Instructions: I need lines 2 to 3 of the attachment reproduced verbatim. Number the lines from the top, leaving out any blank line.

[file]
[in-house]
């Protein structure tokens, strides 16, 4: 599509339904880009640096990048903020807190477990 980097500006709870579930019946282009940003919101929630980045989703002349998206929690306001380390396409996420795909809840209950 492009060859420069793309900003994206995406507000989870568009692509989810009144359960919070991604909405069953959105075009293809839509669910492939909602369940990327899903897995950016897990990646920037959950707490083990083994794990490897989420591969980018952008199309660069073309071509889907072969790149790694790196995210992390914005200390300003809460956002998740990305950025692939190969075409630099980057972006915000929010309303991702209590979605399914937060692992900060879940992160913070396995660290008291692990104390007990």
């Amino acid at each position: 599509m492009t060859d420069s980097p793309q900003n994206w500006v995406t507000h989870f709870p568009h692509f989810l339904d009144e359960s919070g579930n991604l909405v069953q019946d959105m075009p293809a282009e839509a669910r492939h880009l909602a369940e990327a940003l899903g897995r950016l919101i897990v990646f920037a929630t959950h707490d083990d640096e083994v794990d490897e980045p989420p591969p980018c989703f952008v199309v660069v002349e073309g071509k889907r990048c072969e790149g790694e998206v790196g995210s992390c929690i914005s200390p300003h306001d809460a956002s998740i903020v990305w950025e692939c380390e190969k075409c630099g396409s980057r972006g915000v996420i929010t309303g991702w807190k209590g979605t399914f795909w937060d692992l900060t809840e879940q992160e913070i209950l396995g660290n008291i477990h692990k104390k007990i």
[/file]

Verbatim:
């Protein structure tokens, strides 16, 4: 599509339904880009640096990048903020807190477990 980097500006709870579930019946282009940003919101929630980045989703002349998206929690306001380390396409996420795909809840209950 492009060859420069793309900003994206995406507000989870568009692509989810009144359960919070991604909405069953959105075009293809839509669910492939909602369940990327899903897995950016897990990646920037959950707490083990083994794990490897989420591969980018952008199309660069073309071509889907072969790149790694790196995210992390914005200390300003809460956002998740990305950025692939190969075409630099980057972006915000929010309303991702209590979605399914937060692992900060879940992160913070396995660290008291692990104390007990």
């Amino acid at each position: 599509m492009t060859d420069s980097p793309q900003n994206w500006v995406t507000h989870f709870p568009h692509f989810l339904d009144e359960s919070g579930n991604l909405v069953q019946d959105m075009p293809a282009e839509a669910r492939h880009l909602a369940e990327a940003l899903g897995r950016l919101i897990v990646f920037a929630t959950h707490d083990d640096e083994v794990d490897e980045p989420p591969p980018c989703f952008v199309v660069v002349e073309g071509k889907r990048c072969e790149g790694e998206v790196g995210s992390c929690i914005s200390p300003h306001d809460a956002s998740i903020v990305w950025e692939c380390e190969k075409c630099g396409s980057r972006g915000v996420i929010t309303g991702w807190k209590g979605t399914f795909w937060d692992l900060t809840e879940q992160e913070i209950l396995g660290n008291i477990h692990k104390k007990i």